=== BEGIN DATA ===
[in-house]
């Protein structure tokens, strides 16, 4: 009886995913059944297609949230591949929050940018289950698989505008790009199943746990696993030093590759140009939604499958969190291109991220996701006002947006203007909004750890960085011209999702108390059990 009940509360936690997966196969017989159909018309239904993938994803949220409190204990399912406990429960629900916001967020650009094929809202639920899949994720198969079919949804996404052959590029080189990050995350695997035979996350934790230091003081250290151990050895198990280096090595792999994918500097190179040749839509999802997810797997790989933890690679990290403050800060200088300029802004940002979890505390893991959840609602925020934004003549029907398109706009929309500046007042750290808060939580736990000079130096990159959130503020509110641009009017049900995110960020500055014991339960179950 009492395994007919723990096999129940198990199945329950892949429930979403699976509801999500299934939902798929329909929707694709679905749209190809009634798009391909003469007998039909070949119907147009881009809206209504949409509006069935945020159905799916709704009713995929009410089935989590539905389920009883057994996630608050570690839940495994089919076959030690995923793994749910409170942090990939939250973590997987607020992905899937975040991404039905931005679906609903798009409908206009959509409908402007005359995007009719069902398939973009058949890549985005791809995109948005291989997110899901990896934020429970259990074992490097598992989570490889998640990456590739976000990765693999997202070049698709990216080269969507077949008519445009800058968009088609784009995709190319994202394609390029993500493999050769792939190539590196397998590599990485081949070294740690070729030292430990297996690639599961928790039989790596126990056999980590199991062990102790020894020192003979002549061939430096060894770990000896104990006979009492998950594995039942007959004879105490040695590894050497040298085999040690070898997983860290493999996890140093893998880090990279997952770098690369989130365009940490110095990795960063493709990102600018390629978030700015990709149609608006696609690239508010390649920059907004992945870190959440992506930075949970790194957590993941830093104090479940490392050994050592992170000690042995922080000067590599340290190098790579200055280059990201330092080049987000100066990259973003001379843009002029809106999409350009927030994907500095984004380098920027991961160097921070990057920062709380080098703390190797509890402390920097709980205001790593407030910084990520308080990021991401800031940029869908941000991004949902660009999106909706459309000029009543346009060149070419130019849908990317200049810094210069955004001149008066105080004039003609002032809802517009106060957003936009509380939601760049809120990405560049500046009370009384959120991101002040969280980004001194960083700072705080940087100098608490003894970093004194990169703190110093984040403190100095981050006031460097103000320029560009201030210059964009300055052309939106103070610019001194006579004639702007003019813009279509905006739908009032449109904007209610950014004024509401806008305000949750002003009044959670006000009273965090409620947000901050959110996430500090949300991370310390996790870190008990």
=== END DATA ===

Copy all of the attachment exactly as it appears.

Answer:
[in-house]
């Protein structure tokens, strides 16, 4: 009886995913059944297609949230591949929050940018289950698989505008790009199943746990696993030093590759140009939604499958969190291109991220996701006002947006203007909004750890960085011209999702108390059990 009940509360936690997966196969017989159909018309239904993938994803949220409190204990399912406990429960629900916001967020650009094929809202639920899949994720198969079919949804996404052959590029080189990050995350695997035979996350934790230091003081250290151990050895198990280096090595792999994918500097190179040749839509999802997810797997790989933890690679990290403050800060200088300029802004940002979890505390893991959840609602925020934004003549029907398109706009929309500046007042750290808060939580736990000079130096990159959130503020509110641009009017049900995110960020500055014991339960179950 009492395994007919723990096999129940198990199945329950892949429930979403699976509801999500299934939902798929329909929707694709679905749209190809009634798009391909003469007998039909070949119907147009881009809206209504949409509006069935945020159905799916709704009713995929009410089935989590539905389920009883057994996630608050570690839940495994089919076959030690995923793994749910409170942090990939939250973590997987607020992905899937975040991404039905931005679906609903798009409908206009959509409908402007005359995007009719069902398939973009058949890549985005791809995109948005291989997110899901990896934020429970259990074992490097598992989570490889998640990456590739976000990765693999997202070049698709990216080269969507077949008519445009800058968009088609784009995709190319994202394609390029993500493999050769792939190539590196397998590599990485081949070294740690070729030292430990297996690639599961928790039989790596126990056999980590199991062990102790020894020192003979002549061939430096060894770990000896104990006979009492998950594995039942007959004879105490040695590894050497040298085999040690070898997983860290493999996890140093893998880090990279997952770098690369989130365009940490110095990795960063493709990102600018390629978030700015990709149609608006696609690239508010390649920059907004992945870190959440992506930075949970790194957590993941830093104090479940490392050994050592992170000690042995922080000067590599340290190098790579200055280059990201330092080049987000100066990259973003001379843009002029809106999409350009927030994907500095984004380098920027991961160097921070990057920062709380080098703390190797509890402390920097709980205001790593407030910084990520308080990021991401800031940029869908941000991004949902660009999106909706459309000029009543346009060149070419130019849908990317200049810094210069955004001149008066105080004039003609002032809802517009106060957003936009509380939601760049809120990405560049500046009370009384959120991101002040969280980004001194960083700072705080940087100098608490003894970093004194990169703190110093984040403190100095981050006031460097103000320029560009201030210059964009300055052309939106103070610019001194006579004639702007003019813009279509905006739908009032449109904007209610950014004024509401806008305000949750002003009044959670006000009273965090409620947000901050959110996430500090949300991370310390996790870190008990």